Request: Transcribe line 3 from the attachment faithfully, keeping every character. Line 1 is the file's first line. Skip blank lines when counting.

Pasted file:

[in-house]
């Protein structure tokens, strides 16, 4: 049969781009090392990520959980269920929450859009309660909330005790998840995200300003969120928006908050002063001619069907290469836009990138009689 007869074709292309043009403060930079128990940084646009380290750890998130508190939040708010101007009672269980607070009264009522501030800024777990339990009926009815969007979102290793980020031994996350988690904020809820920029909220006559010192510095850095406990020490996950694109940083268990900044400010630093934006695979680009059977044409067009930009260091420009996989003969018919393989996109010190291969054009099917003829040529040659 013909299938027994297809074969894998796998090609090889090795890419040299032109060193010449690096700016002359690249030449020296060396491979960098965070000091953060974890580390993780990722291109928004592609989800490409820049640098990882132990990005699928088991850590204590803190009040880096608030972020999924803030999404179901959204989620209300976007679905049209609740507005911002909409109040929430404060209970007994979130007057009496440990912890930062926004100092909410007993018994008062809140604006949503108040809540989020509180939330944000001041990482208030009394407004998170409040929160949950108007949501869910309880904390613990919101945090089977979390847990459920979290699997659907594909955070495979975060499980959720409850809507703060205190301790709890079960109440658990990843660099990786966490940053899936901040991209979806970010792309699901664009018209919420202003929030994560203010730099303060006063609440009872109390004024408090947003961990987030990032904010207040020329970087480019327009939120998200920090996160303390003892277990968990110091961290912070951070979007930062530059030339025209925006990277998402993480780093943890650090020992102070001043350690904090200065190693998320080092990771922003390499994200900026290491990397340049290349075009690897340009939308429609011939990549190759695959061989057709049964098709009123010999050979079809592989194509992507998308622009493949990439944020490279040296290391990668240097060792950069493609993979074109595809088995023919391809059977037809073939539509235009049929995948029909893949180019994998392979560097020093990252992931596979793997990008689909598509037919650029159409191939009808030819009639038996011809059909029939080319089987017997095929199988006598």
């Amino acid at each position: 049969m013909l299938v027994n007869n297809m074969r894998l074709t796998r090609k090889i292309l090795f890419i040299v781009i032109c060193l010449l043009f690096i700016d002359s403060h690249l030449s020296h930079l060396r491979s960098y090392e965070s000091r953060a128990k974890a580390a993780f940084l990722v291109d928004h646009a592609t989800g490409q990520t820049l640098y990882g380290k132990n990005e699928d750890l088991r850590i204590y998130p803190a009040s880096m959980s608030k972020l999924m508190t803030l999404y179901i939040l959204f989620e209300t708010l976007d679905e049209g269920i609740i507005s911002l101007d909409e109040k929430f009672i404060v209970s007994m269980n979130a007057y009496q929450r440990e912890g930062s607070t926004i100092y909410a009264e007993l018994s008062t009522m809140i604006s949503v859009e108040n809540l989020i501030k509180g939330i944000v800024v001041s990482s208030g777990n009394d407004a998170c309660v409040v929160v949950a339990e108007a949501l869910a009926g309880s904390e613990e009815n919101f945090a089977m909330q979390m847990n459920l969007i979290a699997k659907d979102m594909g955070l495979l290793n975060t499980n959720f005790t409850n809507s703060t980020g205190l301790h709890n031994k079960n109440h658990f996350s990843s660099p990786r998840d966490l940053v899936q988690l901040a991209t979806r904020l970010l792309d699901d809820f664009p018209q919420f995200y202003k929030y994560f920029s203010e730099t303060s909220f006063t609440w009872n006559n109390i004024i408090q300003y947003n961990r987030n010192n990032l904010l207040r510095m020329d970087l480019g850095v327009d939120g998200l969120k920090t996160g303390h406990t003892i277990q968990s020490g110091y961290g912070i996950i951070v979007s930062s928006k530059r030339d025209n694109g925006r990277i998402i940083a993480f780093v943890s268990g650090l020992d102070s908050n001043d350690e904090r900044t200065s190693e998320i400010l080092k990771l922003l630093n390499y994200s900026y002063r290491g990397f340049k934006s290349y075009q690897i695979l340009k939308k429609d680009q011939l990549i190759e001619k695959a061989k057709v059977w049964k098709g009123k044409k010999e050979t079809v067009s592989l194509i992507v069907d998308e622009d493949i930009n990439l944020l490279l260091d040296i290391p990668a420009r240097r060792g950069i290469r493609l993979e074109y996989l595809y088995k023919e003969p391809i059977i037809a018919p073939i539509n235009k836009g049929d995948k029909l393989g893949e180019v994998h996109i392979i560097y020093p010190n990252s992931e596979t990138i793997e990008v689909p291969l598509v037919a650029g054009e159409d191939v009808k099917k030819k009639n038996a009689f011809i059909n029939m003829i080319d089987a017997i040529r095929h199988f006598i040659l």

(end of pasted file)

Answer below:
């Amino acid at each position: 049969m013909l299938v027994n007869n297809m074969r894998l074709t796998r090609k090889i292309l090795f890419i040299v781009i032109c060193l010449l043009f690096i700016d002359s403060h690249l030449s020296h930079l060396r491979s960098y090392e965070s000091r953060a128990k974890a580390a993780f940084l990722v291109d928004h646009a592609t989800g490409q990520t820049l640098y990882g380290k132990n990005e699928d750890l088991r850590i204590y998130p803190a009040s880096m959980s608030k972020l999924m508190t803030l999404y179901i939040l959204f989620e209300t708010l976007d679905e049209g269920i609740i507005s911002l101007d909409e109040k929430f009672i404060v209970s007994m269980n979130a007057y009496q929450r440990e912890g930062s607070t926004i100092y909410a009264e007993l018994s008062t009522m809140i604006s949503v859009e108040n809540l989020i501030k509180g939330i944000v800024v001041s990482s208030g777990n009394d407004a998170c309660v409040v929160v949950a339990e108007a949501l869910a009926g309880s904390e613990e009815n919101f945090a089977m909330q979390m847990n459920l969007i979290a699997k659907d979102m594909g955070l495979l290793n975060t499980n959720f005790t409850n809507s703060t980020g205190l301790h709890n031994k079960n109440h658990f996350s990843s660099p990786r998840d966490l940053v899936q988690l901040a991209t979806r904020l970010l792309d699901d809820f664009p018209q919420f995200y202003k929030y994560f920029s203010e730099t303060s909220f006063t609440w009872n006559n109390i004024i408090q300003y947003n961990r987030n010192n990032l904010l207040r510095m020329d970087l480019g850095v327009d939120g998200l969120k920090t996160g303390h406990t003892i277990q968990s020490g110091y961290g912070i996950i951070v979007s930062s928006k530059r030339d025209n694109g925006r990277i998402i940083a993480f780093v943890s268990g650090l020992d102070s908050n001043d350690e904090r900044t200065s190693e998320i400010l080092k990771l922003l630093n390499y994200s900026y002063r290491g990397f340049k934006s290349y075009q690897i695979l340009k939308k429609d680009q011939l990549i190759e001619k695959a061989k057709v059977w049964k098709g009123k044409k010999e050979t079809v067009s592989l194509i992507v069907d998308e622009d493949i930009n990439l944020l490279l260091d040296i290391p990668a420009r240097r060792g950069i290469r493609l993979e074109y996989l595809y088995k023919e003969p391809i059977i037809a018919p073939i539509n235009k836009g049929d995948k029909l393989g893949e180019v994998h996109i392979i560097y020093p010190n990252s992931e596979t990138i793997e990008v689909p291969l598509v037919a650029g054009e159409d191939v009808k099917k030819k009639n038996a009689f011809i059909n029939m003829i080319d089987a017997i040529r095929h199988f006598i040659l």